Before hosting moviegoers, the 111,000-square-foot Moolah Temple was home to a colony of pigeons. According to Amy Gill, co-head of the 1913-built temple's restoration team in 2003, the birds were "living in every crack and crevice" among debris, peeling paint, and cracked floors. Thanks to the team's refurbishing, leather couches and love seats, as well as balcony and stadium seating, now adorn the bird-free theater. Moolah Theatre only boasts a single screen, but what it lacks in quantity is made up for in size: its 20-by-45-foot screen showcases everything from the latest Hollywood releases to midnight movie staples such as The Big Lebowski.
Like "The Dude," Moolah Theatre celebrates bowling with eight lanes at its in-house retro alley. Post-flick fun can also include playing billiards, blasting tunes on the StarLink Internet Jukebox, or burping arcade games that ate too many quarters. Some lucky residents even call these amenities home—besides the theater and bowling alley, Moolah Temple makes room upstairs for 40 luxury lofts.
At Shrewsbury Lanes, 10 white appendages await punishment from careening spheres at the end of 24 polished alleys. Automatic scoring screens keep count at every lane so that rollers can concentrate on picking up seven-ten splits, savoring hot eats from the snack counter, and grabbing cold beers or daily happy hour cocktails from No Bul's Bar. During birthday packages, revelers can bounce between bowling alleys and party rooms, which are stocked with hot dogs, drinks, and chips. Shrewsbury Lanes also hosts leagues for bowlers who enjoy more serious competition or nostalgic adults who were raised inside trophy cases. The roar of ransacked pins echoes throughout the facility until 11 p.m. on weekdays and 1 a.m. on Fridays and Saturdays.
The rolling thunderclaps of scattering pins fill the air at Imperial Bowl, where sphere flingers hunt strikes and spares across 30 lanes set in an ultraclean, modern facility. As bowlers attempt to stay out of the gutter like a renegade raindrop, automated scorekeeping charts the current pin count, displaying all scores on a digital screen. Imperial Bowl complements its slick lanes with entertaining extras, including arcade games, pool tables, and cosmic bowling. The alleyway also hosts leagues for casual and serious competitors alike, and a full-service bar and concession area ensures ball-free hands remain filled with beers, sodas, and snacks.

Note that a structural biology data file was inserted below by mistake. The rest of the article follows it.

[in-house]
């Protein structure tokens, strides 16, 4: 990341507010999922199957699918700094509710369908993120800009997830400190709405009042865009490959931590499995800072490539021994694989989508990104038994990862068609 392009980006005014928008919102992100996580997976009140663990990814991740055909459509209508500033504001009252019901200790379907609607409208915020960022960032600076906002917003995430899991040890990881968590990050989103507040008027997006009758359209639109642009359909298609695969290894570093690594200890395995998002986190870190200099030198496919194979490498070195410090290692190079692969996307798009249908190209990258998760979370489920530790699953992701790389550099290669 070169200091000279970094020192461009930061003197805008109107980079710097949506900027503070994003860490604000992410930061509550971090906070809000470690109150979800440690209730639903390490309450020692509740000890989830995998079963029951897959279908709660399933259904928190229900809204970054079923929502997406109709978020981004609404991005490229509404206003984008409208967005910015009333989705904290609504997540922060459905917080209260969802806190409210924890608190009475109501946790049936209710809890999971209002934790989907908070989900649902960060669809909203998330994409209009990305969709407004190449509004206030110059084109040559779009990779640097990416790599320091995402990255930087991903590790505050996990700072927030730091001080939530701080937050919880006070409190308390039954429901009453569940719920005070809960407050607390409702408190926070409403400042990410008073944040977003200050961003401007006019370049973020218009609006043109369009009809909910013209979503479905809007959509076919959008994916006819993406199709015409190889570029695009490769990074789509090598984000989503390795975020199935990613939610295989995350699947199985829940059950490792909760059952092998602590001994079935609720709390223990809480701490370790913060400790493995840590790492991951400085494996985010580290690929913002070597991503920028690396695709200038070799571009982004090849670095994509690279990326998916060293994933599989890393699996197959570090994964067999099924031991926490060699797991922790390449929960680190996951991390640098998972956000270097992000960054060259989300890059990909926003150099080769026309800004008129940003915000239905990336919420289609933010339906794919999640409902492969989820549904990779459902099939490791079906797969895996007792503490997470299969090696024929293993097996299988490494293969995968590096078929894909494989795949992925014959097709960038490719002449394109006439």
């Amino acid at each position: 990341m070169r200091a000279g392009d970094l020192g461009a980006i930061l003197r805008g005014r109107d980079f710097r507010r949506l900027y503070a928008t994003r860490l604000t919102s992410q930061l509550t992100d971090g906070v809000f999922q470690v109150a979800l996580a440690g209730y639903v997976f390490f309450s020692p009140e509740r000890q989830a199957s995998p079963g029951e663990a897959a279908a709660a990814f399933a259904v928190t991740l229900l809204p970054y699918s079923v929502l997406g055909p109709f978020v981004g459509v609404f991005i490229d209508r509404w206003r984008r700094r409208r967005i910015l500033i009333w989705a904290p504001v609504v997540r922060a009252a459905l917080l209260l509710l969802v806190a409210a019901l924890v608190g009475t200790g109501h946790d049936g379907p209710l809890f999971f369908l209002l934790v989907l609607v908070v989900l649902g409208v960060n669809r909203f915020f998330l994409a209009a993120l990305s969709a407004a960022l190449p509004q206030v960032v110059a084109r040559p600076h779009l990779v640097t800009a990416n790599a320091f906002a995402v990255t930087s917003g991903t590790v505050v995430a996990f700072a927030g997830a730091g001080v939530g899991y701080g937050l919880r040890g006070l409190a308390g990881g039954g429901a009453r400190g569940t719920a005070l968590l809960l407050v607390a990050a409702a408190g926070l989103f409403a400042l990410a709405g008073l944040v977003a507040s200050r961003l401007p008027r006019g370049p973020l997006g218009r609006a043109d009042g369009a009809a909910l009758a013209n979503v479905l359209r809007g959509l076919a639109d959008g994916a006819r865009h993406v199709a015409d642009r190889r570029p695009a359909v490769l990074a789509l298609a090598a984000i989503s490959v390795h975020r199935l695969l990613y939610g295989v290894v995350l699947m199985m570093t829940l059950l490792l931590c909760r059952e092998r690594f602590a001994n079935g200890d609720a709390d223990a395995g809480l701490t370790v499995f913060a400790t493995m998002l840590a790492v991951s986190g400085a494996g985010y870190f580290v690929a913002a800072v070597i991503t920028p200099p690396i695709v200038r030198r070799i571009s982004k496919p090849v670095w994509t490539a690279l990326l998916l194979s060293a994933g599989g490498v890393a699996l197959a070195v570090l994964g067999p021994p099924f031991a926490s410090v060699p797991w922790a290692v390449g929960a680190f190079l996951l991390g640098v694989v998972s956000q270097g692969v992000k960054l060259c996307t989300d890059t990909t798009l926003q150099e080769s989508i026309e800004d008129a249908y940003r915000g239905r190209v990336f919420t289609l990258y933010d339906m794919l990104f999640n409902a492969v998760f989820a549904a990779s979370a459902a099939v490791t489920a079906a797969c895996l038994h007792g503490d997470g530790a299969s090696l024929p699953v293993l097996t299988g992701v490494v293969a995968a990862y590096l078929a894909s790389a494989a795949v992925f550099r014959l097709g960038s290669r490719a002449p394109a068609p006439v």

Towering alongside Clayton Road, the Tropicana Lanes sign has a vintage, weather-beaten look acquired after more than 50 years of welcoming visitors. Three generations of Richmond Heights bowlers have ventured into the facility during this time, scattering pins across the same 52 lanes that have hosted the nationally televised Professional Bowlers Tour. Owner and PBA Hall of Fame inductee Ray Bluth oversees the day-to-day operations of the alley—which, despite its retro disposition, sports modern extras such as automatic scoring and singing shoelaces. Between frames, bowlers can kick back inside the cocktail lounge, play pool in the game room, or munch on wings, nachos, and hot dogs from the snack bar.
Inside a 9-acre family fun center, orb-tossers young and old drive spheres down Concord Lanes' 32 glossy lanes, and outside, miniature-golf enthusiasts putt their way around a desert-themed 18-hole course. Tepees, outcroppings, and an active waterfall cover the pintsize fairways and greens, creating a unique layout that was named the Best Miniature Golf by the Riverfront Times.
Nearby, nine batting cages hurl baseballs and softballs at varying speeds, and three sand volleyball courts await bouts of friendly competition. Overlooking the sandy courts, an outdoor deck invites guests to lounge in the sun with casual fare from the Coyote Canyon Salon and Cafe. The indoor section pumps jukebox tunes as pool balls sink into the pockets of the billiards table or a passing kleptomaniac.
Every Friday night, hip-hop, rock, and dance music pulsates throughout Show Me Lanes. The commanding soundtrack signals the beginning of cosmic bowling, whose games unfold amidst clouds of fog and rays of black- and laser-lights. During cosmic and regular games alike, balls hurtle down 24 lanes each equipped with automated scoring. Besides daily open-bowl sessions, Show Me Lanes hosts tournaments and leagues for adults and children. Cosmic bowling hours are Fridays from 10 p.m. to 12:30 a.m. year round, with additional Friday summer hours from 7 p.m. to 9 p.m.
With dozens of lanes that boast auto-scoring capabilities and plenty of on-site amenities, the St. Clair and Bel-Air bowling centers set the standard for high-tech bowling. With feet comfortably ensnared inside a pair of bowling shoes, bowlers will be able to topple phalanxes of uppity pins with the perfect fusion of style, power, and grace—dazzling onlookers with the flashy footwork and skillful tosses of ice-skating pizza makers. To prevent premature conclusions to a night of merrymaking, 10 arcade tokens will extend the entertainment past your double bout of ball-hurling. At St. Clair, bowlers can select from 50 different lanes, and the Bel-Air facility is permeated with free Internet beams that can only be perceived by WiFi-enabled computers and tinfoil-hat-enabled heads. Food and beverages are available at both locations.